Shrub, 0.5–1.5 m; young shoots scaly and densely setose. Leaves evergreen, thick, with a persistent bluish bloom, 3–3.5 × 1.5–1.8 cm, obovate to obovate-elliptic, apex rounded, margin revolute, lower surface with equal golden scales. Flowers 2(–3) in a loose terminal inflorescence; calyx lobes 1–7 mm, ciliate; corolla clear yellow, sometimes with orange spots, funnel-campanulate, 20–33 mm, outer surface scaly and sparsely setose; stamens 10; ovary scaly and densely setose, impressed below the style that is strongly deflexed and usually glabrous, though rarely with a few scales at base. Flowering May-June. Royal Horticultural Society (1997)
Distribution China SW Yunnan
Habitat 3,050–3,650 m
RHS Hardiness Rating H5
Awards AM 1969 (Capt. c. Ingram, Benenden, Kent); flowers green-yellow. AGM 1993
Conservation status Near threatened (NT)
Taxonomic note The thick bluish leaves make this a distinctive species. Royal Horticultural Society (1997)
An evergreen dwarf shrub of mounded habit, up to 3 ft high, more across; branchlets bristly and scaly. Leaves thin, ovate to obovate, obtuse at the apex, about 11⁄2 in. long and 5⁄8 in. wide, intensely glaucous above, especially when young and in the following winter, paler and scaly beneath, very bristly at the margin; petioles up to 3⁄8 in. long, bristly. Flowers solitary or in twos, terminal, borne in June on stalks 3⁄4 to 11⁄4 in. long. Calyx about 3⁄8 in. deep, scaly and bristly. Corolla funnel-shaped, five-lobed, about 11⁄2 in. wide, pale yellow or greenish yellow, with darker spotting, downy and scaly on the back. Stamens ten, hairy at the base. Ovary scaly and bristly; style slender, scaly at the base. (s.Trichocladum)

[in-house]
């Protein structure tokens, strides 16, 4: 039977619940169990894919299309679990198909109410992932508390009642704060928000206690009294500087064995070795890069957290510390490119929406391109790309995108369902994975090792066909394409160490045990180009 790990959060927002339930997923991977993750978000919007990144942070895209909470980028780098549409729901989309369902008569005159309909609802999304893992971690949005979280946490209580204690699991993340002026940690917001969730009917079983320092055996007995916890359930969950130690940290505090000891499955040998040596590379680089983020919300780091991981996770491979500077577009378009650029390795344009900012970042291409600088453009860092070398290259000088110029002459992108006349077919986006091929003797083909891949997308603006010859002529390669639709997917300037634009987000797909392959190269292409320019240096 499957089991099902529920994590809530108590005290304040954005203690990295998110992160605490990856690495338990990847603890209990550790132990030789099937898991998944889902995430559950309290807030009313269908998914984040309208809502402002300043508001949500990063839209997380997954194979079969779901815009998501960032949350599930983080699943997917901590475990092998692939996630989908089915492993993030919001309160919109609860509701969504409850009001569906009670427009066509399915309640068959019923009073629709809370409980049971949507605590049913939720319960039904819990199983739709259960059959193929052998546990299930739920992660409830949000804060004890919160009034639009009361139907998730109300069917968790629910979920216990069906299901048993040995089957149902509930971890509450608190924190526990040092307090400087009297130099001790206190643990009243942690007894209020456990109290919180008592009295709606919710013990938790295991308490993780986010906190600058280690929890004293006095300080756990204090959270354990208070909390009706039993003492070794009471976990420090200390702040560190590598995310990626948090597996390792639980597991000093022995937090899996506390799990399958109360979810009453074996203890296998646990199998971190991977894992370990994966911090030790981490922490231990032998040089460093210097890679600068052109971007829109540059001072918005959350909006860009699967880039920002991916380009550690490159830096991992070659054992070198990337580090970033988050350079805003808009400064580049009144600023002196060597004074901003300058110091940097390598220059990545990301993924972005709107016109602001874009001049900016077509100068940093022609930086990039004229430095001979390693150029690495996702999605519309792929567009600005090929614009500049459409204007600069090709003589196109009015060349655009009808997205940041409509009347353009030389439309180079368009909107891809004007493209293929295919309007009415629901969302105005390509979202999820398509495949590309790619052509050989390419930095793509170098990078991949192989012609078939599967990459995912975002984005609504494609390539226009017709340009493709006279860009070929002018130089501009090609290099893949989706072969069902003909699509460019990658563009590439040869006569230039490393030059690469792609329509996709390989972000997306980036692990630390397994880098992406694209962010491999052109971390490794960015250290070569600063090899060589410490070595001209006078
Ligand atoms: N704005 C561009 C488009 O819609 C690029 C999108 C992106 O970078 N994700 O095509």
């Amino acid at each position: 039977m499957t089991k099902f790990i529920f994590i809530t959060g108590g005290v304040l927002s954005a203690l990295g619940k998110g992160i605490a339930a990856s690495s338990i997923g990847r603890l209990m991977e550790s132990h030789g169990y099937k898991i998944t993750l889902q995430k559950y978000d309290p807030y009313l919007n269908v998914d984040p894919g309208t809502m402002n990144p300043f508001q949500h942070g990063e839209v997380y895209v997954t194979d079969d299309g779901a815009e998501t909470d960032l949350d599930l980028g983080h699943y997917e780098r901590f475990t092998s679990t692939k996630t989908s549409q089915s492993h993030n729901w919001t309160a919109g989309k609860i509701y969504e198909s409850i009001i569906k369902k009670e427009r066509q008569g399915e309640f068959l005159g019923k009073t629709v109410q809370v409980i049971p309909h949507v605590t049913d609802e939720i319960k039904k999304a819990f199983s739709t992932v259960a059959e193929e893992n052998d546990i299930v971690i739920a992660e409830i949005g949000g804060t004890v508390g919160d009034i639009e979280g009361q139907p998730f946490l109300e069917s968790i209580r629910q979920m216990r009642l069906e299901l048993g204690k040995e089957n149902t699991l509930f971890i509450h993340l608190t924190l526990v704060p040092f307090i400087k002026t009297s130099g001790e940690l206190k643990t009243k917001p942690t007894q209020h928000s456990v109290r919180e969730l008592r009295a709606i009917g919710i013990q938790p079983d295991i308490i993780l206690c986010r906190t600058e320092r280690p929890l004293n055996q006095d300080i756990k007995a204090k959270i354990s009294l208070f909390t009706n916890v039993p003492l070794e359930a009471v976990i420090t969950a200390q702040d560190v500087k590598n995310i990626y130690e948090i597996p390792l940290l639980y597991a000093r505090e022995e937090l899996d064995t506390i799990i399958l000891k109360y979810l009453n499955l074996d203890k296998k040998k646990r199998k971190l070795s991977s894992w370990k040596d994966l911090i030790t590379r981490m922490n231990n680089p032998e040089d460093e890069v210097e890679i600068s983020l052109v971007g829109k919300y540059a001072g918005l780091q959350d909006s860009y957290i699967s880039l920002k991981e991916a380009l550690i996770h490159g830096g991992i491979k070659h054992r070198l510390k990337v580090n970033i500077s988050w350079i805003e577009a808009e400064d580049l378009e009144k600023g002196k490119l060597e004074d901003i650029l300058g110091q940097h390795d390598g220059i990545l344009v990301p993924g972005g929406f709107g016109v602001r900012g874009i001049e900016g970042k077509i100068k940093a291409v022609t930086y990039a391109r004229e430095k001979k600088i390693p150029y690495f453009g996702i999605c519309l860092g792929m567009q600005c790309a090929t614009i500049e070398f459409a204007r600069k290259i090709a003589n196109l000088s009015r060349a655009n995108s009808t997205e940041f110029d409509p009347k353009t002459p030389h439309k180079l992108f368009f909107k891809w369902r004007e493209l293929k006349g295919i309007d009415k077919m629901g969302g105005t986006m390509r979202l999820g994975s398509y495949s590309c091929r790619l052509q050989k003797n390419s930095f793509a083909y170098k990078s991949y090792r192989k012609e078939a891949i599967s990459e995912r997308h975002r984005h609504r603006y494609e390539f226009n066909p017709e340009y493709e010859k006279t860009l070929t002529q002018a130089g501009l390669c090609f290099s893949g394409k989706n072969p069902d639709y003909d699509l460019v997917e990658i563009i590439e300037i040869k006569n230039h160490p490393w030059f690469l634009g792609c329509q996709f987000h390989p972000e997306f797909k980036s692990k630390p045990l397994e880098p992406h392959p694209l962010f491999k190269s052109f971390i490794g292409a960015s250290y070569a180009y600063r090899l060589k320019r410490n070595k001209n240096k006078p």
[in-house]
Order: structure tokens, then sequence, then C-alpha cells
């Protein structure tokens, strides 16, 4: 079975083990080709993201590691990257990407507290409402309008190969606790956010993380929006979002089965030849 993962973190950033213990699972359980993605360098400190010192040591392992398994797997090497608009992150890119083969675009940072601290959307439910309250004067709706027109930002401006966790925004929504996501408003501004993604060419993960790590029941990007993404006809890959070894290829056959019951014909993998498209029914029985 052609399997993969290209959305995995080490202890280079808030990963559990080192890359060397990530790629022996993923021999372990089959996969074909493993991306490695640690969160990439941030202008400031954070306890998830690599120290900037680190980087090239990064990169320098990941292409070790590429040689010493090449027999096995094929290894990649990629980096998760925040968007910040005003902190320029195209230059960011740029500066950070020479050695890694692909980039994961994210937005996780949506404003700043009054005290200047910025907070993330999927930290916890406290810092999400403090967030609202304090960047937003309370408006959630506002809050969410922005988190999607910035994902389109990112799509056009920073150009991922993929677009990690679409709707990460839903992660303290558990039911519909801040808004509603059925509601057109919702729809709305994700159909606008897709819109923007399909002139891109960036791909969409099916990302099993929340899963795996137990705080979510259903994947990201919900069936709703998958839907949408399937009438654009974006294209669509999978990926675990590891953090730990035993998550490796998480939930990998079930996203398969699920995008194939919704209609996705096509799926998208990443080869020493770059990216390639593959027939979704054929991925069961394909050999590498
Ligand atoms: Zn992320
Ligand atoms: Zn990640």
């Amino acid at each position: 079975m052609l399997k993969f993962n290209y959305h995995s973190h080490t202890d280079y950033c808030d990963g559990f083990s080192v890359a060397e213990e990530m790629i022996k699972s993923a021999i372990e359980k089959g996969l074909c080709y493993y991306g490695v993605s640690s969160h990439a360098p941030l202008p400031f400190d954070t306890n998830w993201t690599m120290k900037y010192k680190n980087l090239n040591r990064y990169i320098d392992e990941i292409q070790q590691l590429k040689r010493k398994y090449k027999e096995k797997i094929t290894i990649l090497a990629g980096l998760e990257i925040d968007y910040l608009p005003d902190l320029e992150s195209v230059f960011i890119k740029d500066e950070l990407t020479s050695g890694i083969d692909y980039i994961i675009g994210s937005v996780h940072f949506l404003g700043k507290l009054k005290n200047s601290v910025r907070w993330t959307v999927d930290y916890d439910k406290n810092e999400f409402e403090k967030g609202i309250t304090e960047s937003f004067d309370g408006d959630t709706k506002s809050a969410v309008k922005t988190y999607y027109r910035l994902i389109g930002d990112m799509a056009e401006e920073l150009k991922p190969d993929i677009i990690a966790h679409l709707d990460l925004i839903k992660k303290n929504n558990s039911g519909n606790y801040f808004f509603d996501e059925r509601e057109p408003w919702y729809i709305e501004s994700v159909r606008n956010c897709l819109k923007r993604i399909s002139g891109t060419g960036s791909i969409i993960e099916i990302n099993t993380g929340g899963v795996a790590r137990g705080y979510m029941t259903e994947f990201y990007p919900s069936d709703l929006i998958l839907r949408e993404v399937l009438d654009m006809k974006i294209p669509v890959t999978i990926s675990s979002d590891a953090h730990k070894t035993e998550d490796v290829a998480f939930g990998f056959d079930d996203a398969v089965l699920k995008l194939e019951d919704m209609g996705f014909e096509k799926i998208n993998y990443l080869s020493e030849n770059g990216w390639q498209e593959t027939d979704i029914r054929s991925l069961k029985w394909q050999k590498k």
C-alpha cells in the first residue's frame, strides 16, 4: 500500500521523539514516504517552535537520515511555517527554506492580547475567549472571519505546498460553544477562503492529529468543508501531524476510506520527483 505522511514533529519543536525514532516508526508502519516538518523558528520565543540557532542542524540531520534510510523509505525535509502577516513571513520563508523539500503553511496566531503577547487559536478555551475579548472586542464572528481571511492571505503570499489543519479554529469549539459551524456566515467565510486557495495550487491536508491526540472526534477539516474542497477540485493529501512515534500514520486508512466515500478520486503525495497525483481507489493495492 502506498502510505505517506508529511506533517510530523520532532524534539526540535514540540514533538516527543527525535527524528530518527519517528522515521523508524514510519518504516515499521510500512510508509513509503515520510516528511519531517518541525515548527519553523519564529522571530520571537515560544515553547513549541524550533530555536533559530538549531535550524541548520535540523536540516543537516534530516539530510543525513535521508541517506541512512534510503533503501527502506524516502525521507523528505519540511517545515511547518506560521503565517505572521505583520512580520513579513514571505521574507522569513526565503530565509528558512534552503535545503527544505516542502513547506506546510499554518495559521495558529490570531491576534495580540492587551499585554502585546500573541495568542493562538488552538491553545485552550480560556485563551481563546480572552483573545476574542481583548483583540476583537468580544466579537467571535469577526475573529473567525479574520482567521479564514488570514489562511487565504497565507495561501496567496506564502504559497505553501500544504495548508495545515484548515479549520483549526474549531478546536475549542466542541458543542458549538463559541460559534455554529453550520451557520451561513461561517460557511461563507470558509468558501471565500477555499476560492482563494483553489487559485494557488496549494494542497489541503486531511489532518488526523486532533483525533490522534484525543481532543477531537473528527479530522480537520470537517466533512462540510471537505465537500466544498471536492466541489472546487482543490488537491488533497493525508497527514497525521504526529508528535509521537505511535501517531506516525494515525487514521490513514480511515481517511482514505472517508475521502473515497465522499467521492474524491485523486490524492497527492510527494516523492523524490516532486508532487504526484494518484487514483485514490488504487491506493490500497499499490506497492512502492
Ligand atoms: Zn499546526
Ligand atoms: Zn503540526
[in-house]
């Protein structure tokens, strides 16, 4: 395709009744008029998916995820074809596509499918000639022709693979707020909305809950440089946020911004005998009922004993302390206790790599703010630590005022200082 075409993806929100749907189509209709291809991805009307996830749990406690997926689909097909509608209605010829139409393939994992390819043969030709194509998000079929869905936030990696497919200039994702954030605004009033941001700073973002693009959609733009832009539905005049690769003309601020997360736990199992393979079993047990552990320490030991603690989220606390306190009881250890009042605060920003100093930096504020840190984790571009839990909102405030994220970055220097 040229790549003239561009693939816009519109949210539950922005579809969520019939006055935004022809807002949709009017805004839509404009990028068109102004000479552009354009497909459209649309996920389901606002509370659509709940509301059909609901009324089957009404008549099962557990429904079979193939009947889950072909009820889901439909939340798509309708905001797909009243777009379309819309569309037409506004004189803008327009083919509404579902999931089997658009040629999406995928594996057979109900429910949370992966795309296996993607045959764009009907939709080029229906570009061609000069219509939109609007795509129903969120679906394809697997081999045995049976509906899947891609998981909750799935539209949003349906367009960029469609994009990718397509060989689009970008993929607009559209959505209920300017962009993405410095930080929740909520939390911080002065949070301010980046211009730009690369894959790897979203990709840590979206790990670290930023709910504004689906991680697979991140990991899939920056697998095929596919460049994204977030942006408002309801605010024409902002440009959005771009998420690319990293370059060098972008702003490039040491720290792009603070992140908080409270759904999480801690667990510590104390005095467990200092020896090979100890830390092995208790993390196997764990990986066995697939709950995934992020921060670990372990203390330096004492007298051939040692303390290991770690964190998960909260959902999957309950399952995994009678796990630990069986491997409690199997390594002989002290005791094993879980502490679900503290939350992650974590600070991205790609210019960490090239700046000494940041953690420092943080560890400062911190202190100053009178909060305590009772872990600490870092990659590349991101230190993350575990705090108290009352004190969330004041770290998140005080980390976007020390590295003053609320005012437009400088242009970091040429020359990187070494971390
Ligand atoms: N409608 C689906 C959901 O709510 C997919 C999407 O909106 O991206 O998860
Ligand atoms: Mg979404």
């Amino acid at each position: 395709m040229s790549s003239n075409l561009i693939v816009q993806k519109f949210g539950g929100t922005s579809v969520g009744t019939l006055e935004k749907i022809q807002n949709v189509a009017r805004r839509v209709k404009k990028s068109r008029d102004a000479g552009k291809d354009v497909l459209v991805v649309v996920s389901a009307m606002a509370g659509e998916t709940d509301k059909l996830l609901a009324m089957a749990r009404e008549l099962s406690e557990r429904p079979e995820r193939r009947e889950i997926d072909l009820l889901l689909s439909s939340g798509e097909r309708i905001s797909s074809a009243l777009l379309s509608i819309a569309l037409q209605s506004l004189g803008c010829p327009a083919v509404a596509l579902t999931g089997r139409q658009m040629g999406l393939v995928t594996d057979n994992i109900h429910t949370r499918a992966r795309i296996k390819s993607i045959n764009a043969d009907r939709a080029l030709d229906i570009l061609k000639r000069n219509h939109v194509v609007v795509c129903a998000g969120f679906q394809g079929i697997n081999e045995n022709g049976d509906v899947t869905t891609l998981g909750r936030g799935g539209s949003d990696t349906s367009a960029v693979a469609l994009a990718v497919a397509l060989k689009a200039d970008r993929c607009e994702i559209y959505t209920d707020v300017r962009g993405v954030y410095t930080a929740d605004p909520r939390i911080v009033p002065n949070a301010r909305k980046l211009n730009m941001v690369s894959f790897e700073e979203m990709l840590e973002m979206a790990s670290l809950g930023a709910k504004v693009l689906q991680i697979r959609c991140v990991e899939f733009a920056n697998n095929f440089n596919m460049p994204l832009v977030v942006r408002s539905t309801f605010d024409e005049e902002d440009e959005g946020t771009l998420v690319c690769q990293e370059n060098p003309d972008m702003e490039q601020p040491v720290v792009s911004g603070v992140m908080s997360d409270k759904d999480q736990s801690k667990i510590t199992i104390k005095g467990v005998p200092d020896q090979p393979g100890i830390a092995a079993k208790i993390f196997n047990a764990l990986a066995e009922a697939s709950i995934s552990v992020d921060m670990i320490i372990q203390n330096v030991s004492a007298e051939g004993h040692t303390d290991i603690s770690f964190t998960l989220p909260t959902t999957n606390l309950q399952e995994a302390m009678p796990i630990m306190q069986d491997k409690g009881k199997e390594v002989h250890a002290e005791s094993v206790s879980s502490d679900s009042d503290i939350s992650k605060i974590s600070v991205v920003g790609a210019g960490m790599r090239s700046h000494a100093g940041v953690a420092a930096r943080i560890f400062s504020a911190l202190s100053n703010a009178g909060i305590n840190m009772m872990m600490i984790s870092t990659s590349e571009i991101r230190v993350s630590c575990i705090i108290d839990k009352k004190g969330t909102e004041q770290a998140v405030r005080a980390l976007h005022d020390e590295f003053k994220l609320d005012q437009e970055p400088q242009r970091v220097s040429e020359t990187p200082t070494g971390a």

R. lepidostylum was described from a specimen collected by Forrest in 1919 on the Jangtzow Shan, Shweli-Salween divide, near the border between Yunnan and Burma, and was introduced by him from the same area in 1924 (F.24633). According to his field note it makes there a compact shrub 1 to 11⁄2 ft high, growing on humus-covered boulders and on ledges of cliffs at 11,000 to 12,000 ft. He made no mention of the striking colour of the foliage for which alone this species is valued in gardens, the flowers being negligible. This feature was apparently first remarked on in print by A. T. Johnson eleven years after the species was introduced: ‘Not much over 1 ft in height, but extending laterally to two or three feet, this Rhododendron would be well worth a place for its foliage alone, for the leaves are almost luminously glaucous, especially in winter. The leaves, ovate or obovate, are covered with silvery bristles, which, fringing the margins and stalks, render the foliage still more attractive’ (Gard. Chron., Vol. 98 (1935), p. 224). The remarkable foliage and characteristic habit of R. lepidostylum is well shown in the colour photograph of a clump at Brodick in the Isle of Arran, reproduced in the Year Book for 1951–2, fig. 55.
R. lepidostylum is perfectly hardy and starts into growth so late that the young growths are unlikely ever to be damaged by frost. It received an Award of Merit on June 24, 1969, when shown by Capt. Collingwood Ingram, Benenden, Kent.